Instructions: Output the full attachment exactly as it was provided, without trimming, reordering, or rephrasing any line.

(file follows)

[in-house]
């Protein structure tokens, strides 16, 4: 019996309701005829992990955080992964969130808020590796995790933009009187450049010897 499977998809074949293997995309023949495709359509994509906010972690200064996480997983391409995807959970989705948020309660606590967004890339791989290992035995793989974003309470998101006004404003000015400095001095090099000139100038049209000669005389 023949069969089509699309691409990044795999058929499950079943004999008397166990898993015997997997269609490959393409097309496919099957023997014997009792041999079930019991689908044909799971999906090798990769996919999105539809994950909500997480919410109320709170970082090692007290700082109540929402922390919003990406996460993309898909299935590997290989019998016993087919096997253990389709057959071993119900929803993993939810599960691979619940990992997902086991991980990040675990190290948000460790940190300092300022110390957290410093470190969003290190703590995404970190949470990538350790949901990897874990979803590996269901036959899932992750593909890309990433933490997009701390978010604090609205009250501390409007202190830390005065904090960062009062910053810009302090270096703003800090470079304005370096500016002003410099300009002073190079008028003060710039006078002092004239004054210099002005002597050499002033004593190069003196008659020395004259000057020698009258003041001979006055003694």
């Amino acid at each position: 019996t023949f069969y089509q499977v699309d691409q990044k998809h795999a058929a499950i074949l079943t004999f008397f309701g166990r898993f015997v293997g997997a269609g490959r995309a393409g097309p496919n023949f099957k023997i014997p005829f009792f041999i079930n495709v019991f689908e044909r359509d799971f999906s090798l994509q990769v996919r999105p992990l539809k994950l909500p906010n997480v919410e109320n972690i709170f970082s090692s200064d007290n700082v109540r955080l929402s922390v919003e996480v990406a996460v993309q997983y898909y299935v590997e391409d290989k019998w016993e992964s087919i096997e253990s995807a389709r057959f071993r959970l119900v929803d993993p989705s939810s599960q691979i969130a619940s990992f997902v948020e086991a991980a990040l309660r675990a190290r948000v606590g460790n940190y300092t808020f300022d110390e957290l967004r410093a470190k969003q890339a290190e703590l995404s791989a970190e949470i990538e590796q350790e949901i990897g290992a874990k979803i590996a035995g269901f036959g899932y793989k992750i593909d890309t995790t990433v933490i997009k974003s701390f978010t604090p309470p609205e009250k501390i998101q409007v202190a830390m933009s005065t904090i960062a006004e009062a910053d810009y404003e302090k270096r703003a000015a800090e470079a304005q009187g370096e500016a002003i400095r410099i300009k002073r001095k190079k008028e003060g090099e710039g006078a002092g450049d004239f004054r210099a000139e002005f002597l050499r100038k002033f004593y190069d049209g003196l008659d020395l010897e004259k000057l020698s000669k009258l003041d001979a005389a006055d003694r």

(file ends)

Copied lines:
[in-house]
């Protein structure tokens, strides 16, 4: 019996309701005829992990955080992964969130808020590796995790933009009187450049010897 499977998809074949293997995309023949495709359509994509906010972690200064996480997983391409995807959970989705948020309660606590967004890339791989290992035995793989974003309470998101006004404003000015400095001095090099000139100038049209000669005389 023949069969089509699309691409990044795999058929499950079943004999008397166990898993015997997997269609490959393409097309496919099957023997014997009792041999079930019991689908044909799971999906090798990769996919999105539809994950909500997480919410109320709170970082090692007290700082109540929402922390919003990406996460993309898909299935590997290989019998016993087919096997253990389709057959071993119900929803993993939810599960691979619940990992997902086991991980990040675990190290948000460790940190300092300022110390957290410093470190969003290190703590995404970190949470990538350790949901990897874990979803590996269901036959899932992750593909890309990433933490997009701390978010604090609205009250501390409007202190830390005065904090960062009062910053810009302090270096703003800090470079304005370096500016002003410099300009002073190079008028003060710039006078002092004239004054210099002005002597050499002033004593190069003196008659020395004259000057020698009258003041001979006055003694």
């Amino acid at each position: 019996t023949f069969y089509q499977v699309d691409q990044k998809h795999a058929a499950i074949l079943t004999f008397f309701g166990r898993f015997v293997g997997a269609g490959r995309a393409g097309p496919n023949f099957k023997i014997p005829f009792f041999i079930n495709v019991f689908e044909r359509d799971f999906s090798l994509q990769v996919r999105p992990l539809k994950l909500p906010n997480v919410e109320n972690i709170f970082s090692s200064d007290n700082v109540r955080l929402s922390v919003e996480v990406a996460v993309q997983y898909y299935v590997e391409d290989k019998w016993e992964s087919i096997e253990s995807a389709r057959f071993r959970l119900v929803d993993p989705s939810s599960q691979i969130a619940s990992f997902v948020e086991a991980a990040l309660r675990a190290r948000v606590g460790n940190y300092t808020f300022d110390e957290l967004r410093a470190k969003q890339a290190e703590l995404s791989a970190e949470i990538e590796q350790e949901i990897g290992a874990k979803i590996a035995g269901f036959g899932y793989k992750i593909d890309t995790t990433v933490i997009k974003s701390f978010t604090p309470p609205e009250k501390i998101q409007v202190a830390m933009s005065t904090i960062a006004e009062a910053d810009y404003e302090k270096r703003a000015a800090e470079a304005q009187g370096e500016a002003i400095r410099i300009k002073r001095k190079k008028e003060g090099e710039g006078a002092g450049d004239f004054r210099a000139e002005f002597l050499r100038k002033f004593y190069d049209g003196l008659d020395l010897e004259k000057l020698s000669k009258l003041d001979a005389a006055d003694r």